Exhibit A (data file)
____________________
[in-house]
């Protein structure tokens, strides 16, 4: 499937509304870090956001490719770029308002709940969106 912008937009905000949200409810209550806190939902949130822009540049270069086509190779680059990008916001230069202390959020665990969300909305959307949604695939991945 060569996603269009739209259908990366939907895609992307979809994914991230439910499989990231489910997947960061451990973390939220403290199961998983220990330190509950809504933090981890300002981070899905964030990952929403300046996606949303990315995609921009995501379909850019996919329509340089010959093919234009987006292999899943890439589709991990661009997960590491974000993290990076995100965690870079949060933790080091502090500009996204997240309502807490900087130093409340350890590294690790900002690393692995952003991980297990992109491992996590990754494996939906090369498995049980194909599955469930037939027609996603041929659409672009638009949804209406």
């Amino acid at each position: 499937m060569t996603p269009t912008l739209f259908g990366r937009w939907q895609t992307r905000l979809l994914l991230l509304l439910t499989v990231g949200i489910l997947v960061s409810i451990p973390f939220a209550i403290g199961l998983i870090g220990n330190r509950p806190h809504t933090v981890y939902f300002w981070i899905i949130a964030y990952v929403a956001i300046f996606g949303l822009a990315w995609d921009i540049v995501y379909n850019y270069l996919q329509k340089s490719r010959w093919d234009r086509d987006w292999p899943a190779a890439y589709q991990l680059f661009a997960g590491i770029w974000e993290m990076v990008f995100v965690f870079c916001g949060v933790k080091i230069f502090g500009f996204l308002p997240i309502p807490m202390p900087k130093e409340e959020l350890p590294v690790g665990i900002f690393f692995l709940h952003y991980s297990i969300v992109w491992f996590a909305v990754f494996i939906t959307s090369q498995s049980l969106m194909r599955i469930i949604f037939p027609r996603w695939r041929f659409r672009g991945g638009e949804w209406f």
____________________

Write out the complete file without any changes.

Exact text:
[in-house]
């Protein structure tokens, strides 16, 4: 499937509304870090956001490719770029308002709940969106 912008937009905000949200409810209550806190939902949130822009540049270069086509190779680059990008916001230069202390959020665990969300909305959307949604695939991945 060569996603269009739209259908990366939907895609992307979809994914991230439910499989990231489910997947960061451990973390939220403290199961998983220990330190509950809504933090981890300002981070899905964030990952929403300046996606949303990315995609921009995501379909850019996919329509340089010959093919234009987006292999899943890439589709991990661009997960590491974000993290990076995100965690870079949060933790080091502090500009996204997240309502807490900087130093409340350890590294690790900002690393692995952003991980297990992109491992996590990754494996939906090369498995049980194909599955469930037939027609996603041929659409672009638009949804209406």
């Amino acid at each position: 499937m060569t996603p269009t912008l739209f259908g990366r937009w939907q895609t992307r905000l979809l994914l991230l509304l439910t499989v990231g949200i489910l997947v960061s409810i451990p973390f939220a209550i403290g199961l998983i870090g220990n330190r509950p806190h809504t933090v981890y939902f300002w981070i899905i949130a964030y990952v929403a956001i300046f996606g949303l822009a990315w995609d921009i540049v995501y379909n850019y270069l996919q329509k340089s490719r010959w093919d234009r086509d987006w292999p899943a190779a890439y589709q991990l680059f661009a997960g590491i770029w974000e993290m990076v990008f995100v965690f870079c916001g949060v933790k080091i230069f502090g500009f996204l308002p997240i309502p807490m202390p900087k130093e409340e959020l350890p590294v690790g665990i900002f690393f692995l709940h952003y991980s297990i969300v992109w491992f996590a909305v990754f494996i939906t959307s090369q498995s049980l969106m194909r599955i469930i949604f037939p027609r996603w695939r041929f659409r672009g991945g638009e949804w209406f």